The installation process differs slightly depending on the format of the certificate you received from a Certificate Authority. It is also possible to download the certificate along with the certificate trusted chain (CA bundle/intermediate certificates) from ZTABOX email.
If the certificate has been received in PEM format, you will need to add the CA root, CA intermediate, and certificate issued for your domain name in your keystore manually, in this order - starting from CA root and finishing with the certificate issued for your domain name.
Command for importation of a CA Root certificate to the keystore:
Command for importation of a CA Intermediate certificate to the keystore:
Important! If you received several intermediate certificates from the Certificate Authority, please import them one by one using different aliases.
Finally, you need to import the certificate issued for your domain name.
The alias for your domain certificate should be the same as the one you used when creating the keystore with the private key. If you did not specify the alias during the keystore creation, the default value will be 'mykey'.
If the certificate was received in PKCS7 format (usually it has *.cer or *.p7b extension), which includes the certificate issued for you domain with the CA certificates, you need import it in the keystore:
If the certificate is imported successfully, and the keystore is completed, you should see the message:
“Certificate reply was installed in keystore”
To check the certificates which are added in the keystore run the command below:
You should see details of the certificates imported into the keystore in the output:
0n screenshot the chain consists of 2 certificates: root and certificate signed by root, that was created for testing purposes. Nowadays usually chain has at least three certificates: root, intermediate and certificate signed by intermediate.
To review the certificates added to the keystore as a plain text run the following command:
Once the the keystore is completed, you will need to describe it in the configuration of your tomcat.
Usually tomcat’s configuration file is named server.xml.
Open it as a plain text and create there a record like below:
< Connector port="443" protocol="HTTP/1.1"
scheme="https" secure="true" clientAuth="false"
keystorePass="password_for_your_key_store" / >
Restart tomcat to apply the changes and make the certificate work.
3. PKCS #12
Certificates generated on different Java-based servers may be transferred between servers. This can be done using Personal Information Exchange storage (.pfx / .p12 certificate file) containing full certificate chain (end-entity certificate and CA bundle) and a private key. (Note: .pfx and .p12 are different extensions of the same certificate format called PKCS#12.)
There are two ways of creating PKCS #12 file:
- Using OpenSSL
- Using Keytool (converting JKS into .p12 and importing it between Java servers)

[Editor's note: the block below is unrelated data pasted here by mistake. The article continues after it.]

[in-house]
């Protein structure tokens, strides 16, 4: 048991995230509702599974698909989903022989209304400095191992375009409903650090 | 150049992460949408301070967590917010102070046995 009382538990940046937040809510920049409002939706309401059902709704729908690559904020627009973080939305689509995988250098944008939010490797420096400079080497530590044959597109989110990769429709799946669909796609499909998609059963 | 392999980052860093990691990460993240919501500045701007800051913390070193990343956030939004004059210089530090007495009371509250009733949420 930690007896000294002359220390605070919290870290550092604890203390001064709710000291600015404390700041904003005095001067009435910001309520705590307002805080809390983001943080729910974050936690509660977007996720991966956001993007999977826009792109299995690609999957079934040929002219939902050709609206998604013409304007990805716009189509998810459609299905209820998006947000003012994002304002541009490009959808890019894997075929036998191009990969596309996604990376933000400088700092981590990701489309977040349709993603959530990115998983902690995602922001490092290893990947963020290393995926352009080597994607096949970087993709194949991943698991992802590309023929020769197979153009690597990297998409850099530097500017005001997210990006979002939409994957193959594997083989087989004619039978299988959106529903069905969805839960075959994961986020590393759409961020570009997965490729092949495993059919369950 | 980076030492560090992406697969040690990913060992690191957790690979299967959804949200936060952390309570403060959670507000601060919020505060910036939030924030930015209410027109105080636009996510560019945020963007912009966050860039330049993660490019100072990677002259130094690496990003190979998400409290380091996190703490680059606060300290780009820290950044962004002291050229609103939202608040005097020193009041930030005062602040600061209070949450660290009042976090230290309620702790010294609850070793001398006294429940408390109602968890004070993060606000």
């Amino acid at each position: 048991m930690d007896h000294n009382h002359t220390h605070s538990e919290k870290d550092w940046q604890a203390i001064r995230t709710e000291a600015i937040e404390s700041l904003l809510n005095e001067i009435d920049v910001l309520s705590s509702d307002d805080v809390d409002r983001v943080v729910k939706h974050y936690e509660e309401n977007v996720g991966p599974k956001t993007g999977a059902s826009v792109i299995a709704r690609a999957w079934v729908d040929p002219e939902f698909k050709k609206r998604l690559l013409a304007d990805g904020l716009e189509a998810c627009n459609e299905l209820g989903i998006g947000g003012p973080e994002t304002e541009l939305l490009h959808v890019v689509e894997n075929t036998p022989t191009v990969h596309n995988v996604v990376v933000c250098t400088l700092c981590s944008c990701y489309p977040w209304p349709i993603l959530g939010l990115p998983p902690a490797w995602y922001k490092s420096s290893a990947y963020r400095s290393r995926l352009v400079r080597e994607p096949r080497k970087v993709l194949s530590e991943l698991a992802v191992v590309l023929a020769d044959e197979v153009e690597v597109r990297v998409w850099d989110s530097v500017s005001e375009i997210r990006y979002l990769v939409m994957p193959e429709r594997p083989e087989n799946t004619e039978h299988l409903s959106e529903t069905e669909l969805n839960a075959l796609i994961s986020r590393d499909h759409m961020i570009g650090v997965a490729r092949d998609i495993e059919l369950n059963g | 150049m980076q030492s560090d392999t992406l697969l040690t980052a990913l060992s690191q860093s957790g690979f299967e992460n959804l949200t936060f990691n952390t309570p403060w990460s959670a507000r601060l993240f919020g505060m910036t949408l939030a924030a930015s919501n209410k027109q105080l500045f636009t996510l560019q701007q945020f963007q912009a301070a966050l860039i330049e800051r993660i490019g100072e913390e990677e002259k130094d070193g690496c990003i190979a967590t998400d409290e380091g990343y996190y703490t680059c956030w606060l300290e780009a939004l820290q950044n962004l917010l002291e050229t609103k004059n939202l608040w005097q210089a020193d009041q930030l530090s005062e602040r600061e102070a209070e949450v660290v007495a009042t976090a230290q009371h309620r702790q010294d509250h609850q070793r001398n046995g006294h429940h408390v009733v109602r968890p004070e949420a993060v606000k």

A .pfx file containing a private key (.key) file, end-entity certificate (.crt), and CA bundle (.ca-bundle) file can be created using this command:
(privatekey.key, domain.crt and domain.ca-bundle should be replaced with real filenames and file paths.)
After executing the command and entering PKCS#12 storage passphrase (password), the file will be accessible in certificate.pfx file in the default directory where the OpenSSL command has been executed (current directory can be checked with command pwd).
Once .pfx is generated, you can import it into Tomcat (or any other Java-based servlet container with Keytool instance) by following these commands:
-destkeystore keystore.jks -deststoretype jks -deststorepass < keystore password >
(PFX password, keystore password and .jks filename should be replaced with the valid data.)
Once the steps above are completed, the PKCS #12 file has been successfully imported into the JKS file.
You may also use the PKCS #12 file as the keystore itself. In this case, however, the file should be specified in the connector to the necessary port (default values 443 and 8443) and the type of keystore must be specified as well (e.g., keystoreType="PKCS12").
Keytool (converting complete keystore with end-entity certificate and full chain into PKCS #12)
Before proceeding with these steps, the end-entity certificate must be correctly imported into keystore. This is essentially an inverted process of the one described above – meaning the source keystore type (srcstoretype) will be jks, and the destination type will be PKCS #12.
Note: Some Java versions running Tomcat (or other servlet container using keytool as private/public keys management shell) have different prefered file extensions with which PKCS #12 is generated. Older versions (JDK 1.6 and earlier) can generate .p12 files. The latest versions can generate .pfx files. In terms of file content, .p12 and .pfx files are essentially the same. However, .p12 can easily be renamed as .pfx in Shell or via Windows File Explorer.
The command is the following:
-destkeystore keystore.p12 -deststoretype pkcs12 -deststorepass < pkcs#12 password >
(keystore.jks, keystore and PKCS #12 passwords need to be substituted with the real data.)
After the shell response “Import command completed”, the PKCS #12 file can be found in the file keystore.p12.
To have .p12 file working on Tomcat without unpacking it into a new keystore, you can simply specify it in the connector for the necessary port with keystoreType="PKCS12" directive added.